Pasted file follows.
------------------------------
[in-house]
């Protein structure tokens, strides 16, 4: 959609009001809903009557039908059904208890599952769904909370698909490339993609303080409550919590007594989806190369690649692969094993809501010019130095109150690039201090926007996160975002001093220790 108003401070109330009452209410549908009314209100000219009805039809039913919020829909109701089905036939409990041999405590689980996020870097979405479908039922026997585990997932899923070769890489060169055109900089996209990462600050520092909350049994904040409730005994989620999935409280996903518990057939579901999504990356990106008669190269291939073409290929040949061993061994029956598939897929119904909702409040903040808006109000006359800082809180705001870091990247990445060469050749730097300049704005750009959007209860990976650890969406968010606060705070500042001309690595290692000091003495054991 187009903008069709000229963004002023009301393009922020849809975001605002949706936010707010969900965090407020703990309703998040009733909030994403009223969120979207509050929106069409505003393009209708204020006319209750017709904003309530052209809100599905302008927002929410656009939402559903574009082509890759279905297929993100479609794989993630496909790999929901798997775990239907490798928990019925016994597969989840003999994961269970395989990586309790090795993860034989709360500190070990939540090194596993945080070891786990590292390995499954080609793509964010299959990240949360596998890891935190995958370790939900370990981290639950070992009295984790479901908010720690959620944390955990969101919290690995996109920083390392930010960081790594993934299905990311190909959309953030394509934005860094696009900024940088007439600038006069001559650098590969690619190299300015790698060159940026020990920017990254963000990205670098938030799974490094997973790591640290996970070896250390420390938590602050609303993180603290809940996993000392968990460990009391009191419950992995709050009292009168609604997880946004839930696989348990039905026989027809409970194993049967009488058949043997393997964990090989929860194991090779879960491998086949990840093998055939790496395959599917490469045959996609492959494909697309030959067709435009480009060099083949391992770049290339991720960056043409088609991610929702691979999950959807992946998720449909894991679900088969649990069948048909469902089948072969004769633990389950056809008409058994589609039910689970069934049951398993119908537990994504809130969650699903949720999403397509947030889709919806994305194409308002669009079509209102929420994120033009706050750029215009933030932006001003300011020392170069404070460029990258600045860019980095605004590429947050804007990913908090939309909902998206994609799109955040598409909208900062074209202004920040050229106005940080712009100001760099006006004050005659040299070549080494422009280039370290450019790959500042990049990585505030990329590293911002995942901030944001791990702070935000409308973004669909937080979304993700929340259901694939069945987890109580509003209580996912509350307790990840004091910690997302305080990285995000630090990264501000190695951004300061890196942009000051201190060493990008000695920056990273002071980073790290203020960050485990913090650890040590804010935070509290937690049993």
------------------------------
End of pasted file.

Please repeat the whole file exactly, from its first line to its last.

[in-house]
């Protein structure tokens, strides 16, 4: 959609009001809903009557039908059904208890599952769904909370698909490339993609303080409550919590007594989806190369690649692969094993809501010019130095109150690039201090926007996160975002001093220790 108003401070109330009452209410549908009314209100000219009805039809039913919020829909109701089905036939409990041999405590689980996020870097979405479908039922026997585990997932899923070769890489060169055109900089996209990462600050520092909350049994904040409730005994989620999935409280996903518990057939579901999504990356990106008669190269291939073409290929040949061993061994029956598939897929119904909702409040903040808006109000006359800082809180705001870091990247990445060469050749730097300049704005750009959007209860990976650890969406968010606060705070500042001309690595290692000091003495054991 187009903008069709000229963004002023009301393009922020849809975001605002949706936010707010969900965090407020703990309703998040009733909030994403009223969120979207509050929106069409505003393009209708204020006319209750017709904003309530052209809100599905302008927002929410656009939402559903574009082509890759279905297929993100479609794989993630496909790999929901798997775990239907490798928990019925016994597969989840003999994961269970395989990586309790090795993860034989709360500190070990939540090194596993945080070891786990590292390995499954080609793509964010299959990240949360596998890891935190995958370790939900370990981290639950070992009295984790479901908010720690959620944390955990969101919290690995996109920083390392930010960081790594993934299905990311190909959309953030394509934005860094696009900024940088007439600038006069001559650098590969690619190299300015790698060159940026020990920017990254963000990205670098938030799974490094997973790591640290996970070896250390420390938590602050609303993180603290809940996993000392968990460990009391009191419950992995709050009292009168609604997880946004839930696989348990039905026989027809409970194993049967009488058949043997393997964990090989929860194991090779879960491998086949990840093998055939790496395959599917490469045959996609492959494909697309030959067709435009480009060099083949391992770049290339991720960056043409088609991610929702691979999950959807992946998720449909894991679900088969649990069948048909469902089948072969004769633990389950056809008409058994589609039910689970069934049951398993119908537990994504809130969650699903949720999403397509947030889709919806994305194409308002669009079509209102929420994120033009706050750029215009933030932006001003300011020392170069404070460029990258600045860019980095605004590429947050804007990913908090939309909902998206994609799109955040598409909208900062074209202004920040050229106005940080712009100001760099006006004050005659040299070549080494422009280039370290450019790959500042990049990585505030990329590293911002995942901030944001791990702070935000409308973004669909937080979304993700929340259901694939069945987890109580509003209580996912509350307790990840004091910690997302305080990285995000630090990264501000190695951004300061890196942009000051201190060493990008000695920056990273002071980073790290203020960050485990913090650890040590804010935070509290937690049993």